“They were my kids with four legs,” Burroughs said in a UK accent warped by 30 years in the U.S. “And it was funny because my son would always say, ‘I want a brother,’ and I would say, ‘Sherlock is the nearest you’re going to get to a brother.’”

For almost a year, Burroughs attended the pet loss support group. Not only did she miss her dogs, but she felt adrift without their routines. Even walking around her neighborhood hurt because that’s where she walked with them. 

At the suggestion of the group, she started taking walks in the opposite direction. “It was okay,” she said, “but I just didn’t feel it.” What really worked was when she started going to a wooded area and meditating a bit to summon the presence of her dogs, she said. (Burroughs is also a forest therapy guide). When she sees two squirrels or two hummingbirds chasing each other, she sees Missy and Sherlock.

The end-of-life process for her dogs and the support she gained from the group moved her so much that she became a licensed pet chaplain. From her explanations, pet chaplaincy sounds sort of like a death doula for pets, or someone to help guide you through the death process. 

Missy and Sherlock died in their backyards in an at-home euthanization. 

“All I can say is, please be in there with your animal at the end,” Burroughs said. “Because they look for you.”

Group Therapy

Burroughs’s words stuck with me. I thought about the way she helped escort Sherlock across the “Rainbow Bridge,” as pet loss people call pet afterlife. When it was my turn to share during the meeting last week, I talked about how my family's dog, Copper, died four years ago. He had an emergency at a kennel while the family was in Yosemite. The kennel workers brought him to the vet. The prognosis was about as bad as it could’ve been. We chose to end his suffering instead of driving six hours to be with him. 

I admittedly do not think much about his death, but conjuring up the memory stirred a shred of guilt in me. His death was the opposite of Sherlock's and Missy's.

“He doesn’t think about death the way we do,” Starr said sympathetically after I shared. Starr’s words soothed a scarred wound. 

Despite sharing a pet loss story, I didn’t think I’d adequately participated in this the way I do in other “Play Date” columns. And how could I? Losing a pet from childhood isn’t the same as losing one you care for every day, one who is your whole world. The cat I have now, Cricket, is that for me. Thankfully, he is very much not dead.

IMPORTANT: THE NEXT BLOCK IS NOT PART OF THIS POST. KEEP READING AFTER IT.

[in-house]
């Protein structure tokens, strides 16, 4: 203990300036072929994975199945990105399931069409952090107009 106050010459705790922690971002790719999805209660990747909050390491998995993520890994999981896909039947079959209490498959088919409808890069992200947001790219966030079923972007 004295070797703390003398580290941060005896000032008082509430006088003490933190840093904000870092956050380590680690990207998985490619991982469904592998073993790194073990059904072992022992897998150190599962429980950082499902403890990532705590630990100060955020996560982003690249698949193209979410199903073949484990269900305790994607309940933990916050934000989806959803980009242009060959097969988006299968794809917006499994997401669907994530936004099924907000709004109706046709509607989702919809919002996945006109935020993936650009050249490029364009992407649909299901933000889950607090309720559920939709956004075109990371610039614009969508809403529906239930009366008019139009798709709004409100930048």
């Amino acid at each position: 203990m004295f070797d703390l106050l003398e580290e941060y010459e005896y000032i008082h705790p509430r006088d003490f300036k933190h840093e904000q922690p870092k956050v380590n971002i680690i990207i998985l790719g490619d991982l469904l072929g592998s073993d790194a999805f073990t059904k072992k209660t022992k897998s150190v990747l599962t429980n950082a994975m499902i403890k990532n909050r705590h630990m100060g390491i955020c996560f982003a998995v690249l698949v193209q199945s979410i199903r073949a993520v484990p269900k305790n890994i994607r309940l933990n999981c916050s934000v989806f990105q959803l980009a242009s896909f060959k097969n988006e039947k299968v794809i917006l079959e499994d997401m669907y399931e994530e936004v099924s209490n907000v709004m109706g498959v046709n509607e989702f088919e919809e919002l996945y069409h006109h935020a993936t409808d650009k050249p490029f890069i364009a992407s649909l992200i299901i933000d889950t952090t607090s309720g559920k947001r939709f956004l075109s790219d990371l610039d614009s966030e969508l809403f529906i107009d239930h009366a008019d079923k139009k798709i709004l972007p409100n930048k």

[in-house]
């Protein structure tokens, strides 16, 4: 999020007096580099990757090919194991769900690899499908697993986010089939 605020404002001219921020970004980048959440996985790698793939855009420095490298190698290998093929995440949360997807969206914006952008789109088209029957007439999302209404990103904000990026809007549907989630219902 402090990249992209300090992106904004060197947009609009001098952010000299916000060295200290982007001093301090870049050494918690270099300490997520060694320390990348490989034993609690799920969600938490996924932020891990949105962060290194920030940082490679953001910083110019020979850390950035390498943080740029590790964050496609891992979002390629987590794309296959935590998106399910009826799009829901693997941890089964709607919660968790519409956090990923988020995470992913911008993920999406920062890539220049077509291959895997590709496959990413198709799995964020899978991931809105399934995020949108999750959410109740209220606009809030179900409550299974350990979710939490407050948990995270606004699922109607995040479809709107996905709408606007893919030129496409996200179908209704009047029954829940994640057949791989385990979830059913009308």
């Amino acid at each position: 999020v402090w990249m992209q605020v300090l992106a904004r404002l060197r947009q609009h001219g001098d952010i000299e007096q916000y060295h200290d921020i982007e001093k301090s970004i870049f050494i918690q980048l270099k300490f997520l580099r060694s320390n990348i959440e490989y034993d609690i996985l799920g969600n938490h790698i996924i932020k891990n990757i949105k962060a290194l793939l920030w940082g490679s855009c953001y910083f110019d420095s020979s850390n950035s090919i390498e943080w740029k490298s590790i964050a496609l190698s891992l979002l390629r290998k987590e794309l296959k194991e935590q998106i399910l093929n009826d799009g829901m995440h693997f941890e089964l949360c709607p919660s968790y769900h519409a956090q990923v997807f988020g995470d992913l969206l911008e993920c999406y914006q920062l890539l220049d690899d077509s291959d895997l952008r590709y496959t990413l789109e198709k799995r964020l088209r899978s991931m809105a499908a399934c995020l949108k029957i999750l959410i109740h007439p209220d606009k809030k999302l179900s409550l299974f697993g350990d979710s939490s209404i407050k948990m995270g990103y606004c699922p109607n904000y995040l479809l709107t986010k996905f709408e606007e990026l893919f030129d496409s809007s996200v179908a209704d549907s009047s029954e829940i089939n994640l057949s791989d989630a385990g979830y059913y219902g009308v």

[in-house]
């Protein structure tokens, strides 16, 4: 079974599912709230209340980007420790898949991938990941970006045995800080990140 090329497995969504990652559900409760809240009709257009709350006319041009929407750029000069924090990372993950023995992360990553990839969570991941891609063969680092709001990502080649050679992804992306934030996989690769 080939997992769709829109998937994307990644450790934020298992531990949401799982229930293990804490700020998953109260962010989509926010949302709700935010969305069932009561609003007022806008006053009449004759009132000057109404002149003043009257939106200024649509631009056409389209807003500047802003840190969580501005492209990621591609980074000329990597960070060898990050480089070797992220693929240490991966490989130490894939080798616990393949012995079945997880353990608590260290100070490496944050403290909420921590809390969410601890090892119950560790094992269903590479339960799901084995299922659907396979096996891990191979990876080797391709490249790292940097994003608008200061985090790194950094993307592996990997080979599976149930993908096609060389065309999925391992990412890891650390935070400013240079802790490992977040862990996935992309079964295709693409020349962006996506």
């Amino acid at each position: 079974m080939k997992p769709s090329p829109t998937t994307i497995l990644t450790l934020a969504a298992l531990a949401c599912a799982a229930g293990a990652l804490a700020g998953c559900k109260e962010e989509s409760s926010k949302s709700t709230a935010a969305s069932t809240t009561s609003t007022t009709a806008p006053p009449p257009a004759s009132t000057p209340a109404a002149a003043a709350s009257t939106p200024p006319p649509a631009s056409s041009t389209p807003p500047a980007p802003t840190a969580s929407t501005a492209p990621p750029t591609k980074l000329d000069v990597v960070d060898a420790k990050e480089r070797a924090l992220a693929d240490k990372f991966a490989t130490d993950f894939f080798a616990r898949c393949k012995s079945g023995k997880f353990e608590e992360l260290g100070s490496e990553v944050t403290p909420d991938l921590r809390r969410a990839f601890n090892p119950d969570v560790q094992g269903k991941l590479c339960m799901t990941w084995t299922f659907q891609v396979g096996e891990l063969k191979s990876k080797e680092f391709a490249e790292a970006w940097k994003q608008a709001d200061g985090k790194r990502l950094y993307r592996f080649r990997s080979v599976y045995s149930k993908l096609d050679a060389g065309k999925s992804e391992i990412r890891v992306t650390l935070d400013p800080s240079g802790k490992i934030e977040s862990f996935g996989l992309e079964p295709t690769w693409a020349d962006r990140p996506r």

No matter what I tried, I would be an outsider looking into this world. Hopefully for a long time to come. 

But I found a point of connection I didn’t expect during these interviews. People kept bringing up their moms. 

Socorro “Suky” Duen, 42, lost her cat, Kitty-Meow, in January. Kitty-Meow belonged to her mom. When her mom died, Duen inherited Kitty-Meow, who she described as “a big chunky monkey of a boy.” She had her own theme song for him, which she declined to sing for me.

“The reason Kitty-Meow’s passing has hit me so numbly is because he was a connection to my mom,” Duen said. “All I had left of her besides her memory was Kitty-Meow.”

Duen’s mom had all types of animals growing up and really “instilled in her the animal-lover mentality,” she said.

Burroughs said her mom loved animals more than people.

My mom (who is still alive) is this person for me. She rescued baby squirrels and fledgling crows, nursing them back to health with syringes of baby formula and spoonfuls of scrambled eggs. The way I talk to my cat is the way my mom talked to our cats growing up. I think about my mom every time I feed Cricket, whistling the same tune she did for all our animals. 

To nurture is to love. No matter who or what is on the other end of the affection, it matters. The only downside to nurturing and loving a pet is the limited time we have with them.

“Their life spans are shorter than ours,” Starr said. “But, if we died, then who would take care of them? In some ways this is better.”

Maybe everyone could just live forever, Starr posed. 

"Well, then I'd have a hundred dogs," she said.


Any ideas on which Seattle subculture I should explore next? Want me to tag along with you on your favorite hobby or pastime? Send me tips at playdate@thestranger.com